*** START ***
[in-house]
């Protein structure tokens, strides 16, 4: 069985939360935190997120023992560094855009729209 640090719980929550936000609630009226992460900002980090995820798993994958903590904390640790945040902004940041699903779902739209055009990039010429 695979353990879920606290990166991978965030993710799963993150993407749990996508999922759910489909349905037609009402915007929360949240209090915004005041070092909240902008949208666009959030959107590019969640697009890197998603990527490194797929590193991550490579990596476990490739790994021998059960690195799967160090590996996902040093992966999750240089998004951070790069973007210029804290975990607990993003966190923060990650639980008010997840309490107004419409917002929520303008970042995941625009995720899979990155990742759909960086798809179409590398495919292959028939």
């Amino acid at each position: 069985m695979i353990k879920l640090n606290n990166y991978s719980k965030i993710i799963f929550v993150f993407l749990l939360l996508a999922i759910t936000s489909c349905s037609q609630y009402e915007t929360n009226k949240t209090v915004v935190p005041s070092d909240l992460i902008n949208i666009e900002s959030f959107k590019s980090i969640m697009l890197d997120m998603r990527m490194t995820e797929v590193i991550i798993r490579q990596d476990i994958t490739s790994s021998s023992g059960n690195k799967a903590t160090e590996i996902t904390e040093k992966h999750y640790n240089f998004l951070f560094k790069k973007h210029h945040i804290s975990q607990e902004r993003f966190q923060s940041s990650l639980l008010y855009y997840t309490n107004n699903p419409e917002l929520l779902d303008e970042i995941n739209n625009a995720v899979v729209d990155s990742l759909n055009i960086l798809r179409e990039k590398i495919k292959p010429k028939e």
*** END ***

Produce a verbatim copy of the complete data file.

[in-house]
């Protein structure tokens, strides 16, 4: 069985939360935190997120023992560094855009729209 640090719980929550936000609630009226992460900002980090995820798993994958903590904390640790945040902004940041699903779902739209055009990039010429 695979353990879920606290990166991978965030993710799963993150993407749990996508999922759910489909349905037609009402915007929360949240209090915004005041070092909240902008949208666009959030959107590019969640697009890197998603990527490194797929590193991550490579990596476990490739790994021998059960690195799967160090590996996902040093992966999750240089998004951070790069973007210029804290975990607990993003966190923060990650639980008010997840309490107004419409917002929520303008970042995941625009995720899979990155990742759909960086798809179409590398495919292959028939």
């Amino acid at each position: 069985m695979i353990k879920l640090n606290n990166y991978s719980k965030i993710i799963f929550v993150f993407l749990l939360l996508a999922i759910t936000s489909c349905s037609q609630y009402e915007t929360n009226k949240t209090v915004v935190p005041s070092d909240l992460i902008n949208i666009e900002s959030f959107k590019s980090i969640m697009l890197d997120m998603r990527m490194t995820e797929v590193i991550i798993r490579q990596d476990i994958t490739s790994s021998s023992g059960n690195k799967a903590t160090e590996i996902t904390e040093k992966h999750y640790n240089f998004l951070f560094k790069k973007h210029h945040i804290s975990q607990e902004r993003f966190q923060s940041s990650l639980l008010y855009y997840t309490n107004n699903p419409e917002l929520l779902d303008e970042i995941n739209n625009a995720v899979v729209d990155s990742l759909n055009i960086l798809r179409e990039k590398i495919k292959p010429k028939e």